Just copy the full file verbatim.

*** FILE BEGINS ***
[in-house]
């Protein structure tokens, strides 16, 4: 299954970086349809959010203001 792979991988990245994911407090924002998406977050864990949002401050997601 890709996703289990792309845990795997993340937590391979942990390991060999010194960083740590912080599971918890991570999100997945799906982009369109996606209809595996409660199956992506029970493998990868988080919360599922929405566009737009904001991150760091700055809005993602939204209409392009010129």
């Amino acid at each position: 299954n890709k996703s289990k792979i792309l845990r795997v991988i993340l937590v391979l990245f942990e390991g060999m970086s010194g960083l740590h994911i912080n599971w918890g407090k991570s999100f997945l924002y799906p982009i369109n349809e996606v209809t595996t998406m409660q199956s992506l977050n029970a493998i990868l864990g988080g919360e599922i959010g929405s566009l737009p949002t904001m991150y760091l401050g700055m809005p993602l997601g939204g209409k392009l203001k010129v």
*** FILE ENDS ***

[in-house]
């Protein structure tokens, strides 16, 4: 299954970086349809959010203001 792979991988990245994911407090924002998406977050864990949002401050997601 890709996703289990792309845990795997993340937590391979942990390991060999010194960083740590912080599971918890991570999100997945799906982009369109996606209809595996409660199956992506029970493998990868988080919360599922929405566009737009904001991150760091700055809005993602939204209409392009010129």
């Amino acid at each position: 299954n890709k996703s289990k792979i792309l845990r795997v991988i993340l937590v391979l990245f942990e390991g060999m970086s010194g960083l740590h994911i912080n599971w918890g407090k991570s999100f997945l924002y799906p982009i369109n349809e996606v209809t595996t998406m409660q199956s992506l977050n029970a493998i990868l864990g988080g919360e599922i959010g929405s566009l737009p949002t904001m991150y760091l401050g700055m809005p993602l997601g939204g209409k392009l203001k010129v």